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If your employees use mobile devices at work it is essential that they are encrypted and protected from hackers.
Today many UK businesses use smartphones to facilitate the everyday running of their operations. With more and more businesses using smartphones, cyber criminals have turned their attention from desktop hacking to mobile hacking.
Large businesses in the UK now consider smartphones as posing the largest security threat to their operations. This has led them to come up with strict policies and comprehensive protective solutions in order to keep data safe. Companies can now invest in on-device anti-malware applications, SSL VPN clients and central monitoring tools.
A rise in the number of employees working remotely has also led companies to create central control systems that enable administrators to locate, lock, wipe, back-up and restore devices that have been lost or stolen.
Despite all of the security solutions UK businesses use to protect their IT systems, some still struggle to battle against the rise in malware. New malicious software is being developed to disturb IT operations and gather confidential information.
This year many UK businesses have been concentrating on protecting their mobile technology from malware threats. It is essential that businesses make use of the latest malware patches in order to keep their company data and customer information safe.
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Last year, data from well-known companies was compromised by hackers. This exposed sensitive customer information such as usernames, passwords, and other account data. When a company compromises customer data, they not only face potential law suits but the loss of their customers’ trust. Many of the large UK companies now require customers to follow a two-step authentication process when attempting to access their accounts in order to improve safety and eliminate security breaches.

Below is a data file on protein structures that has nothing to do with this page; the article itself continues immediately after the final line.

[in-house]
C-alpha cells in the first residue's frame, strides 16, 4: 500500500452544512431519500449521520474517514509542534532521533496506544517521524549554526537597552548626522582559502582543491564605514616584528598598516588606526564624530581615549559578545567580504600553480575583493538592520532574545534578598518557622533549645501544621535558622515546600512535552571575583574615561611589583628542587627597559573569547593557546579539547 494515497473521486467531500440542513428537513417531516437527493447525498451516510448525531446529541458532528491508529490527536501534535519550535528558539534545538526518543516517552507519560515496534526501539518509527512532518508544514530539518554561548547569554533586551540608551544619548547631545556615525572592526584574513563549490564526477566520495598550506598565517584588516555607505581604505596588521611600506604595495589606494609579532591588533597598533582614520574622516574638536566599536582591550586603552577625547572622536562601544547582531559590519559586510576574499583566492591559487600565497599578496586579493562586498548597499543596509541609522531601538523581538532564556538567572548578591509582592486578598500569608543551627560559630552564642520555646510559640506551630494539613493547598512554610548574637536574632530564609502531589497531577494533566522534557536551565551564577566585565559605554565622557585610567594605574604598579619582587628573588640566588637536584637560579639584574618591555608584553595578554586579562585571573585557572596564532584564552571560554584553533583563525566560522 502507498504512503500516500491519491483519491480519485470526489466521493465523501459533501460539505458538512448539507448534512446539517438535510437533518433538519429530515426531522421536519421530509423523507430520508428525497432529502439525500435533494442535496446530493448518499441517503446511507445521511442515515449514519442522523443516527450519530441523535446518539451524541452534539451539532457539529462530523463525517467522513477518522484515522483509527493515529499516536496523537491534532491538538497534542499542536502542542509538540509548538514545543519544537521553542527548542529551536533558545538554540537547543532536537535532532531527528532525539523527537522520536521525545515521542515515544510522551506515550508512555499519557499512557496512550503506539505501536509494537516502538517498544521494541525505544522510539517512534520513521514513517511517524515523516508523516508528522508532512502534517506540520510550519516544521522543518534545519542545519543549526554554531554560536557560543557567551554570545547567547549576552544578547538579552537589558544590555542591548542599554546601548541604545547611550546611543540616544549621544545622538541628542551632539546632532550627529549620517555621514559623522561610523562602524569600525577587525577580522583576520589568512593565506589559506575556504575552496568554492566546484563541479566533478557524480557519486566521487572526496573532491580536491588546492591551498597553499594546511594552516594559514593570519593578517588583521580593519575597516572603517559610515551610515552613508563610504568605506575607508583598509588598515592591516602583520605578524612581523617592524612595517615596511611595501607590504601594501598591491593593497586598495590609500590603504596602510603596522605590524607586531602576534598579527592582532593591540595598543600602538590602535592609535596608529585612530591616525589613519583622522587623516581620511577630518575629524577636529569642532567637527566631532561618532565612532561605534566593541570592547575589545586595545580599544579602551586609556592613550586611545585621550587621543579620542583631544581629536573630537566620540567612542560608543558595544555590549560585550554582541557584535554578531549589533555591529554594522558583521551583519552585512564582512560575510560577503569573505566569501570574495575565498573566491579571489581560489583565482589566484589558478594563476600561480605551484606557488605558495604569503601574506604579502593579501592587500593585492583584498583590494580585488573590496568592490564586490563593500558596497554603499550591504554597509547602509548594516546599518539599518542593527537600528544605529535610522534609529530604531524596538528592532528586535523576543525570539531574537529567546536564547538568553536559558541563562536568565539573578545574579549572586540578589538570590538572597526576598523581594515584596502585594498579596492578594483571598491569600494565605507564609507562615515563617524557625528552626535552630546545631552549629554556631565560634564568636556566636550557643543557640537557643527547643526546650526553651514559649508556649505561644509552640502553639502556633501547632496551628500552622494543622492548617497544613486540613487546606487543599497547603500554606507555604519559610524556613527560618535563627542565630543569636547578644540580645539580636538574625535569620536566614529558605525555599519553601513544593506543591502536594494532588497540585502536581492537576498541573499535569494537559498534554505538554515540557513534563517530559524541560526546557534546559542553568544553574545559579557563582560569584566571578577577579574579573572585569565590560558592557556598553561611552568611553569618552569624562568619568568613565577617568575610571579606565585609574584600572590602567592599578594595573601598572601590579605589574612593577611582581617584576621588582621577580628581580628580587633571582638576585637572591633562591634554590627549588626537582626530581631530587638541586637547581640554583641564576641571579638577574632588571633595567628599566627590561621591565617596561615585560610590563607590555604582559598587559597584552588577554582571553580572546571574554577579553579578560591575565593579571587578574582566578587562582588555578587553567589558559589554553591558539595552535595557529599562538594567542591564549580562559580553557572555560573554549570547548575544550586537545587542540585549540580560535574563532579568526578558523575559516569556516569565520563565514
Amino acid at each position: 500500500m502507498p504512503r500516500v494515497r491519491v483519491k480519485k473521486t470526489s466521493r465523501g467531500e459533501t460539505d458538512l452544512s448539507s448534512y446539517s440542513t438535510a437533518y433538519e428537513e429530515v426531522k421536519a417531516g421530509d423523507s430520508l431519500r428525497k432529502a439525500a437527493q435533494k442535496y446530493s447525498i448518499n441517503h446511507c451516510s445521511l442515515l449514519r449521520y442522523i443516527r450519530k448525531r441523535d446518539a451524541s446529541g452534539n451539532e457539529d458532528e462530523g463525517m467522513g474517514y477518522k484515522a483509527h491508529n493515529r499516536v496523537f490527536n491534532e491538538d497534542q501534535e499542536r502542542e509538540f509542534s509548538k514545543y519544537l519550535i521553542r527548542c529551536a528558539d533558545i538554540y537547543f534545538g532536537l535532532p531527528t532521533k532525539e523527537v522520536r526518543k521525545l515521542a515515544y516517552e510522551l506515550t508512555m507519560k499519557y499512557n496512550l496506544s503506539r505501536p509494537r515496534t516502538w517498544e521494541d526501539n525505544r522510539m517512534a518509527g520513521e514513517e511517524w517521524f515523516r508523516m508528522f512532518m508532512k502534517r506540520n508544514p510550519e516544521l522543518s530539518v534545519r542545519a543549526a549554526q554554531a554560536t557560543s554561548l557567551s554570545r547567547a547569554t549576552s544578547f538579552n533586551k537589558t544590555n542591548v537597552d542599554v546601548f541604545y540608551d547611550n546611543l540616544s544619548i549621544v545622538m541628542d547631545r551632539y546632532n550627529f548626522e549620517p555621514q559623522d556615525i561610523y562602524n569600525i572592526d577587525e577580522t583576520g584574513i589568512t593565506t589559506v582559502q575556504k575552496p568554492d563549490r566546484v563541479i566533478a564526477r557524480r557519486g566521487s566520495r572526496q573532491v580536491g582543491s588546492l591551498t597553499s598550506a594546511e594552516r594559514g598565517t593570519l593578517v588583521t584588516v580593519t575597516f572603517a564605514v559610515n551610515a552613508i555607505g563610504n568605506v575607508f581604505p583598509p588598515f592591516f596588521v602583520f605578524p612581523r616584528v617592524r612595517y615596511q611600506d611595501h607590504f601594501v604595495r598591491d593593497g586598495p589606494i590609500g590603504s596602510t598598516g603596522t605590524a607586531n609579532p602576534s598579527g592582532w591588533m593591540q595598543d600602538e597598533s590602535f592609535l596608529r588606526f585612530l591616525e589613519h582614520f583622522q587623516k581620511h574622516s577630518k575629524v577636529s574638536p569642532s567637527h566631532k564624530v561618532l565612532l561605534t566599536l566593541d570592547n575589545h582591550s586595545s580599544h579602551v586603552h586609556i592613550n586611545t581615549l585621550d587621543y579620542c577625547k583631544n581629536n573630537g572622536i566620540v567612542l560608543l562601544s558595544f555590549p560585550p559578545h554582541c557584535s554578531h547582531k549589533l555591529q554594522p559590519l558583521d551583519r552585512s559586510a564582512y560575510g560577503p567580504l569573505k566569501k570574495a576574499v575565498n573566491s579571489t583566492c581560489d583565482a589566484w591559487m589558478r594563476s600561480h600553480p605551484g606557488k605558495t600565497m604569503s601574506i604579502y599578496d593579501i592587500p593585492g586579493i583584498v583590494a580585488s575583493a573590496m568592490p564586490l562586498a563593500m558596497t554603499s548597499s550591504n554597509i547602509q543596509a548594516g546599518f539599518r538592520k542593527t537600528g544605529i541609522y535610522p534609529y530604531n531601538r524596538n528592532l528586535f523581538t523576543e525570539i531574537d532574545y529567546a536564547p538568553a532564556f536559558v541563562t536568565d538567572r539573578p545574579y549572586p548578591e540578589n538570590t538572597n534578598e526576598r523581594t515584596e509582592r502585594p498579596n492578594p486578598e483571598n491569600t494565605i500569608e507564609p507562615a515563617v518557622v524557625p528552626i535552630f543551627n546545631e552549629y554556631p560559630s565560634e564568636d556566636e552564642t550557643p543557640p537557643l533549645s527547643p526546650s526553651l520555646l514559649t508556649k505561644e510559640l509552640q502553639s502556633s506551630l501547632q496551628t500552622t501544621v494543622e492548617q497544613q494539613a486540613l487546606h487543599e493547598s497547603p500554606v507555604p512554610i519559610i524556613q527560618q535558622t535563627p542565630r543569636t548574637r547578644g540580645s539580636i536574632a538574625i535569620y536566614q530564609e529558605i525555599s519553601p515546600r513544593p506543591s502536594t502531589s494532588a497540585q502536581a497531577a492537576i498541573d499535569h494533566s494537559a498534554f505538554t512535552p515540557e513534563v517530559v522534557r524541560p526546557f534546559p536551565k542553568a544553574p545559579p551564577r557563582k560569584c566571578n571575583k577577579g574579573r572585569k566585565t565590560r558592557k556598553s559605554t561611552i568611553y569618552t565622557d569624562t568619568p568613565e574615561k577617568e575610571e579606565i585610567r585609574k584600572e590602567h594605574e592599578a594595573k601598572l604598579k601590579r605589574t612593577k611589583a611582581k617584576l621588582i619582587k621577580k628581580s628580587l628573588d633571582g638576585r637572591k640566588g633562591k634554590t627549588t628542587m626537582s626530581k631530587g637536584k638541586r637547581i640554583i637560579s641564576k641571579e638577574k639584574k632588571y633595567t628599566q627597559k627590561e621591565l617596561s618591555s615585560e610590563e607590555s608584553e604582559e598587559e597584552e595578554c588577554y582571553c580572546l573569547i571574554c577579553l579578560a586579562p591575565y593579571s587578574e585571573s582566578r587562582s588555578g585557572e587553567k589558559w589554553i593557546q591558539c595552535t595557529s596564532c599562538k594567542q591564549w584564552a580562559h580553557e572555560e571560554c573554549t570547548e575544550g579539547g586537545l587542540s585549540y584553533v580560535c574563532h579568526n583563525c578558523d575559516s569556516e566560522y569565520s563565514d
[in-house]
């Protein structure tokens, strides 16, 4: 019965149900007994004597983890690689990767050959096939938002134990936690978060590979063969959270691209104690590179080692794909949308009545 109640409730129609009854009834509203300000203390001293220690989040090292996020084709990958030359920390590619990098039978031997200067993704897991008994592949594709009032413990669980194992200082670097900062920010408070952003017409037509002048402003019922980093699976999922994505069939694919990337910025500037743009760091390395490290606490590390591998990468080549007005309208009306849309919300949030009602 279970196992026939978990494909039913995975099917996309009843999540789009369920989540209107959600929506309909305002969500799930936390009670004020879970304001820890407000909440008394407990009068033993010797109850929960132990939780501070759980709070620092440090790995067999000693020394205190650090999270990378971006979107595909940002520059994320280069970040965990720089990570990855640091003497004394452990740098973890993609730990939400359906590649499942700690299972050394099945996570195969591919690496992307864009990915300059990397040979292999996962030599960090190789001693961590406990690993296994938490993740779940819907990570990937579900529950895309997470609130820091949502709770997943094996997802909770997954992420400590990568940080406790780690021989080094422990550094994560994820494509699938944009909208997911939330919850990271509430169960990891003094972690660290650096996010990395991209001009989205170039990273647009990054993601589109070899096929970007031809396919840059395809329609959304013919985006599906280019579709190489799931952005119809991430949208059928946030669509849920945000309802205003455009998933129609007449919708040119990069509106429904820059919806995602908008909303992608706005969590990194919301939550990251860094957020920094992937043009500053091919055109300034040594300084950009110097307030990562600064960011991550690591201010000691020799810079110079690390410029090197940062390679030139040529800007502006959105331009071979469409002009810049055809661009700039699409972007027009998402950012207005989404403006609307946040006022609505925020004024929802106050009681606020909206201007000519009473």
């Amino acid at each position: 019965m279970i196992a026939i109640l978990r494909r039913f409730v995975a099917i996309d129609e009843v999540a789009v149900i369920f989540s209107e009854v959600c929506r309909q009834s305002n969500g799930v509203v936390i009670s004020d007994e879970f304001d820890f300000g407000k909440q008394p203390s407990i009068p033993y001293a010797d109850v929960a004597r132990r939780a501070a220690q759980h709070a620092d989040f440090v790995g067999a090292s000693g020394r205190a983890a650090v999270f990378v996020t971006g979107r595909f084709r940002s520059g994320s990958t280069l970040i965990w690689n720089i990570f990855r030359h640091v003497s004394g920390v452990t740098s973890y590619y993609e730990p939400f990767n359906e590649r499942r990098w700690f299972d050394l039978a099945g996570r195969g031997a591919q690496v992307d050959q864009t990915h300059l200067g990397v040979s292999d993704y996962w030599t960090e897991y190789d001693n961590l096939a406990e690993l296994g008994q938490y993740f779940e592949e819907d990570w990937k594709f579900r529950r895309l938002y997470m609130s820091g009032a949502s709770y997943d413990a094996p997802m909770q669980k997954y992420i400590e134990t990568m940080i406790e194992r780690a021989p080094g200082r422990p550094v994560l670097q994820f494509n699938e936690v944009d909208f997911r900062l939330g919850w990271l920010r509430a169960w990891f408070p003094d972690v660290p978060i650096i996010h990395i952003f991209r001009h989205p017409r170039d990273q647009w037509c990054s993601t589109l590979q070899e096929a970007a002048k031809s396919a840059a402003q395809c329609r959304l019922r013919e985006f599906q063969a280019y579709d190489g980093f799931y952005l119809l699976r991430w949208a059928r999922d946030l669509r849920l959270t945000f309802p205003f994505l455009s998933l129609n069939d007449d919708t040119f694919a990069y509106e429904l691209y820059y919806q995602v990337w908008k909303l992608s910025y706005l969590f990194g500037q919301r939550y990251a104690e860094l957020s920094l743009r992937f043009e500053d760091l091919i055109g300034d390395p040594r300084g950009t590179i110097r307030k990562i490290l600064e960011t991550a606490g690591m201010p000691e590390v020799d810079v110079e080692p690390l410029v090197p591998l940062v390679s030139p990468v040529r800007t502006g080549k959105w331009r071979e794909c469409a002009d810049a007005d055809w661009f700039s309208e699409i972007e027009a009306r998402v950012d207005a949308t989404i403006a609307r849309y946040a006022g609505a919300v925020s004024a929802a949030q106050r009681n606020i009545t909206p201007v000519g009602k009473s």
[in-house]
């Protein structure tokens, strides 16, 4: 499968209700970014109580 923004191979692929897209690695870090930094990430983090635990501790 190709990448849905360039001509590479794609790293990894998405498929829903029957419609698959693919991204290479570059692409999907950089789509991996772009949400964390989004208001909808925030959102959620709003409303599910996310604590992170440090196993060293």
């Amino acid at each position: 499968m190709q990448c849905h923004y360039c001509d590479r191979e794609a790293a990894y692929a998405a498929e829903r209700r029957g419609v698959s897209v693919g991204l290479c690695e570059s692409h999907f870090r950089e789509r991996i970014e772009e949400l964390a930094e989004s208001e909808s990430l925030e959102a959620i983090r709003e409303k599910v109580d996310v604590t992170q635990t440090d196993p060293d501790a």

Social media hacking
With more and more UK businesses using websites like Facebook and Twitter to engage with customers, there has been a greater need to prevent social media hacking. Last year many businesses had their social media accounts hacked. Not only did the hackers gain unauthorized access to private messages, but they also sent out spam and hateful messages to customers. Social media hacking can seriously damage a brand’s reputation and at all cost is well worth preventing! Social media has quickly become the face of most UK businesses and therefore should be considered when creating security strategies.
Although attempting to hack into a UK company’s database is unethical, there are some hackers out there that inform companies of their IT vulnerabilities, rather than selling on the information to cyber criminals. These hackers are often called ‘bug bounties’ and are paid by large companies to find flaws in their websites, databases and applications and find ways to fix them. The money paid by the companies to these ‘ethical hackers’ is thought of as a gesture of thanks, rather than something that is owed to them for their findings.
Although we assume that big UK businesses are invincible, many of them are still at risk from the common IT vulnerabilities stated in this article. It is essential that UK businesses constantly look to improve their security strategies and update their preventative software in order to keep their company information and client details secure. This year companies should be concentrating on developing their mobile security strategies, as mobile will continue to play a significant role in the world of business going forward.